Understanding the Benefits of Arbitration in Patent Disputes

“There is not a one-size-fits-all approach to including arbitration provisions, and contract terms should be creatively crafted to extend to any potential patent or other intellectual property dispute that may arise.”

international ArbitrationArbitration, including international arbitration, can be a beneficial tool for the enforcement of patent portfolios, license agreements and infringement disputes. When entering into agreements/licenses (including commercial supplier, distributor and partnership agreements), parties may deem it useful to include an arbitration provision to resolve any disputes arising from those agreements. As such, parties can take advantage of the numerous benefits of international arbitration in the event of a dispute relating to intellectual property, in contrast to relying on district court proceedings.

Here are some of the key benefits of arbitration:

Confidentiality: Arbitrations can be kept confidential, and the parties can ensure that their disputes are not thrust into the public eye (as in district court litigation). Patent and other intellectual property disputes often involve highly confidential technology, business relationships, financial information and trade secrets. Having a private forum—although the parties should still endeavor to enter a robust confidentiality agreement—is advantageous.

Choice of Arbitrator: The parties may mutually choose one or more arbitrators to preside over the dispute, which allows the selection of candidates with a technical background and experience with patent litigation. Unlike in district court, where a judge is automatically assigned to a case and may not have requisite experience, parties in arbitration are free to mutually decide upon an appropriate arbitrator. To the extent the parties cannot agree, they can choose a three-arbitrator panel with each side selecting one arbitrator unilaterally and mutually agreeing upon the third.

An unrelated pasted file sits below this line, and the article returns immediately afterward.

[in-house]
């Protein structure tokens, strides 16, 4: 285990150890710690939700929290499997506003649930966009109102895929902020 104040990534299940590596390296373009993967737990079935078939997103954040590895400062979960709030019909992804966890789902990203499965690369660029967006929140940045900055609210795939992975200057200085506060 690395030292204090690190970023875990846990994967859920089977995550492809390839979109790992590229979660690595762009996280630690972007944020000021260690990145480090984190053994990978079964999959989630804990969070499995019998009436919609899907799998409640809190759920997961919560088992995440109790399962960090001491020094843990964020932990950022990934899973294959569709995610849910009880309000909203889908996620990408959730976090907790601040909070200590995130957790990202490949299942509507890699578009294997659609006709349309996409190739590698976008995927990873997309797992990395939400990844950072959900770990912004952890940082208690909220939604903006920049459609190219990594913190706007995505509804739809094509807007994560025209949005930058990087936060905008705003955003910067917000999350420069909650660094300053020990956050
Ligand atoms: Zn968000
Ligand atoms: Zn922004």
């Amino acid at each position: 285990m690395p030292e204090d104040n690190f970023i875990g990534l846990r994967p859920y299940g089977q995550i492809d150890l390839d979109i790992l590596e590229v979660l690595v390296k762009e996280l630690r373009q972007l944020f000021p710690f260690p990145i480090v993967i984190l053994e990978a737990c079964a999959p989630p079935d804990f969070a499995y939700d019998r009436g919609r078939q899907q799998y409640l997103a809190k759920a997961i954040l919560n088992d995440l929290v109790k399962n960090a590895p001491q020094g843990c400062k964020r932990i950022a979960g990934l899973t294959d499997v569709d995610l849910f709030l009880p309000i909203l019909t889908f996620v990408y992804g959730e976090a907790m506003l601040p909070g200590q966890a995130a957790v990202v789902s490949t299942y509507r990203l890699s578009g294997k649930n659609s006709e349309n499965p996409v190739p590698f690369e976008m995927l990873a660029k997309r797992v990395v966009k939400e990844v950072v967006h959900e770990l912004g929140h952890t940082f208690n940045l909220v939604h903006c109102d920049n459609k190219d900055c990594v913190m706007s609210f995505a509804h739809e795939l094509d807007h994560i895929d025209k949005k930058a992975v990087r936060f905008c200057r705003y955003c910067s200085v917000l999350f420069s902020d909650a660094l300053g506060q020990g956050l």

Timing: Arbitrations are generally shorter in duration than litigation. The parties can set time frames within the arbitration agreement and can agree upon an appropriate case schedule. Thus, patent and related intellectual property disputes may be resolved more quickly in arbitration than in district court.

Flexibility: International arbitrations, for example, are inherently more flexible than district court litigation as parties are able to contract around traditional local rules. For example, the parties can agree upon choice of law provisions in arbitration agreements and have U.S. law applied even in certain foreign disputes. The parties may also agree to a cap or limitation on total damages that may be awarded, removing the risk to respondents of a jury awarding excessive damages. Additionally, parties can agree to limit or stagger the issues raised in arbitration or even agree to limit the scope of any ongoing dispute if the issues addressed in arbitration do not resolve the dispute entirely.